“The poverty and lack of education would exclude these children from the opportunities available to others. Some of the children aged only 8 or 10, who should normally have been in school, were already working in dimly lit dingy buildings and were destined to lead a life of deprivation like their parents before them. That was the time when I recognized that education was the key to breaking this vicious cycle of perpetual poverty. It was education that would provide these children with equity, access and opportunity; it was only education that would enable them to join the mainstream, avail opportunities and realize their own dreams. And this was the spark that led me to launch the Al Noor Charitable Society.”

Al Noor Charitable Society, which was founded in 1998, has in the course of the last 15 years established its credentials as a charitable organization that is both noble in its intent and effective in its implementation. The people living in the slum settlements around Aligarh were refugees displaced by the violence of the Ayodhya demolition of 1992.They were living in shanty colonies without basic amenities and were mainly daily-wage earners or temporary workers who could not afford even government schooling for their children. As a result, literacy was as low as 0.2 percent among children in these colonies.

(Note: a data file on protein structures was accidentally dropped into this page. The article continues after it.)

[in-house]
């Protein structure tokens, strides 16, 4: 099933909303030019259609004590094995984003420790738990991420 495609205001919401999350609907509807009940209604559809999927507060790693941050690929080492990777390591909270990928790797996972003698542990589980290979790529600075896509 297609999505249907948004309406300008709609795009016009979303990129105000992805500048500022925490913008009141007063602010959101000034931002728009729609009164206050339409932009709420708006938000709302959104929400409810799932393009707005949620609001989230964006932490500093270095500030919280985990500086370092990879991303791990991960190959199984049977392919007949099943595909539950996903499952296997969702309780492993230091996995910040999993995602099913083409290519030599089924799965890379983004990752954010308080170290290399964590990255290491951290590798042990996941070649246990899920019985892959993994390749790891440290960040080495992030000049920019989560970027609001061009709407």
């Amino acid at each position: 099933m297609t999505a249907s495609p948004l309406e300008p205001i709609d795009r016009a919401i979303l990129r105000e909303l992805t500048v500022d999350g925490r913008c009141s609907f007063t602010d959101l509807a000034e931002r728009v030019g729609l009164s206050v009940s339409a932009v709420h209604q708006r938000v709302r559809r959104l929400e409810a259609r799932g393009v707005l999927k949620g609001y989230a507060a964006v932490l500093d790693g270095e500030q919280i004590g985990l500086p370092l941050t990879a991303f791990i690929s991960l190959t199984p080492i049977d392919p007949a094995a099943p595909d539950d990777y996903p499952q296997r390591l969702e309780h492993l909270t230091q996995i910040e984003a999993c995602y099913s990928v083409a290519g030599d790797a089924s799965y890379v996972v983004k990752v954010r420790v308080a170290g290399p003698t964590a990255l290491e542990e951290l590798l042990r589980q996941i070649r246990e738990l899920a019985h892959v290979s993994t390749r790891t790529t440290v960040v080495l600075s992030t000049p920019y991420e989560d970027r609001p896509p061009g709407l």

“Over the years the Society has provided free education for approximately 1,800 children each year from these extremely marginalized and under privileged families. We envision empowering marginalized children, not through an education that is rigid but rather through a system that molds around their needs, and is relevant to their context and which enables them, through their own experiences, to make a meaning of their lives,” said Madam. Ansari.

True to its name, the three public schools founded by the Society — Quila, Chacha Nehru and Al Noor — are spreading the light of knowledge and a ray of hope among children in the locality. The three schools attempt to ensure that all children, under the age of 14, of parents who earn less than INR 3,000 ($55) per month, receive a basic education. The children are provided with free books, stationary, uniform and a mid-day meal to encourage more parents to send their children to school. The schools are unique in that it empowers children with 21st century skills through the use of technology tools; in addition they are also given essential skills like English communication, fundamentals of Mathematics and the importance of health and hygiene. To complete the learning cycle, the schools also imparts vocational training that enables future employment opportunities for the children.